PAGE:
Examwatch: 6 things you need to know today
Can’t compete with exam robots? Read our Junior and Leaving Cert Examwatch digest instead!
An artificial intelligence machine named AI-Maths in Chengdu, China, which finished the maths portion of China’s annual university entrance exam faster than young students. However, it grade was no better than the average human. Photo: AFP
Can you compete with exam robots?
Barely a day goes by without a siren warning that robots are about to replace humans in a new areas of the workforce.
This week comes news of a new frontier in the march of the robots: the exam hall.
In China, an artificial intelligence machine has completed the maths section of the country’s annual university exams in record time.
The system was developed by a technology firm using a combination of big data, artificial intelligence and natural language recognition technology.
So, do students have a prayer in competing with our new robotic overlords?
The system, called AI-Maths, completed the test in just 22 minutes. Students, by contrast, have two hours to complete it.
Fret not, however. Its scores were below average compared to students, according to the Daily Mail.
The machine scored 105 out of 150. Arts students – famed for their lamentable maths skills – who took the maths exam last year scored an average of 109.
The machine’s inventors say that while it is faster with numbers, it struggles with words.
So, no need to worry about being made redundant by robots just yet, then.
In fact, we wonder how it would cope with the six-hour writing marathon that is Leaving Cert English?
Spontaneously combust, probably.
Tweet of the day: @LolsyByrne: MATHS PAPER 2
Q: What is the probability that you’ll ever use log tables again, for anything other than starting a fire? - Leaving Cert student Laura Byrne bids an emotional farewell to her final maths paper.
Number of the day:
- The number of Leaving Certs who received an upgrade in their maths papers last year after appealing their results. This may be of small consolation to anyone who struggled with yesterday’s exam.
Wait! Your study notes could be worth money For many students, the end of the exam is marked by a ceremonial burning of study notes and exam-related paraphernalia.
But before you chuck everything on the fire, bear in mind that those dog-eared, coffee-stained notes could be worth cold, hard cash.
Having received 30 ‘A’ grades at Junior Cert level, Jack Manning, Johnnie Bell and Eamonn Flannery decided to post their notes and exam answers from previous years online.
The result is ExamLearn.ie which aims to make the “process of preparing for exams a little easier”.
It features study tips, an online forum, as well as revision notes and a live chat helpline.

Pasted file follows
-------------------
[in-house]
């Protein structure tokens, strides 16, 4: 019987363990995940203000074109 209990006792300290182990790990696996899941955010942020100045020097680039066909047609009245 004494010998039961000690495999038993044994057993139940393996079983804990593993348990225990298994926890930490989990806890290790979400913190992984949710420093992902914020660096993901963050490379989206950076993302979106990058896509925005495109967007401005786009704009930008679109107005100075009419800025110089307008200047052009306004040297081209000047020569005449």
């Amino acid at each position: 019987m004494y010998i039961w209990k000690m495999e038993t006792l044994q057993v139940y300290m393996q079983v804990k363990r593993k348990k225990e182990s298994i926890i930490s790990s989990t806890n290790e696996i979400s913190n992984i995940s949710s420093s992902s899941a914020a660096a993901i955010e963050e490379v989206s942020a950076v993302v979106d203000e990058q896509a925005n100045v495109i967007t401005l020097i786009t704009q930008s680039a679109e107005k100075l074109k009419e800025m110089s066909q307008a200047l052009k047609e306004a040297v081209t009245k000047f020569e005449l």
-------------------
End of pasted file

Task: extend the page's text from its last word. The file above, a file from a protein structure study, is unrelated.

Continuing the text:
The students have since branched out into Leaving Cert, which they launched in December.
ExamLearn says it now has 13,000-14,000 users between the paid and free services.
The trio eventually hope to expand outside Ireland, taking the service to other English-speaking markets where standardised tests make the content less difficult to source.
Last minute-tips - Tomorrow’s Leaving Cert French:
“Always read the question in the written section very carefully. Huge marks are lost in communication by misreading titles. If you are not 100 per cent sure of what the title means, do not attempt the question. Try another question instead.
“If you have time left over, NEVER attempt a fourth question. Spend your time productively – go back and re-read your written answers.
For the diary answer, focus on proofing for tenses errors. In diary/90-word narrative pieces, students often use the present tense by mistake. For opinion pieces, check your nouns and verbs are correct. ie singular noun and singular verb : “le gouvernement doit but les politiciens doivent.”
- Tomorrow’s Junior Cert French:
“Make sure your postcard/message is long enough. Remember this question is marked out of 30 so try to give two sentences for each point required. Revise the format (intro /ending) for these answers.
“For letter writing, aim for an A4 page maximum. Make sure you answer all five points required. Divide up your work as evenly as possibly so that you have three-four sentences per point. Learn the letter format (date / intro / ending) perfectly as five marks are going for this simple task.” - Answers via EssentialFrench.ie, which provides a range of pre-exam tips on Snapchat (@essentialfrench) and live question-and-answer sessions on Instagram (@EssentialFrenchCork).
Up next :
- Tuesday’s exams
Business studies paper 1 ( 9.30-12pm)
Business studies paper 2 higher level (2-4pm)
Irish paper 2 (9.30-12.35)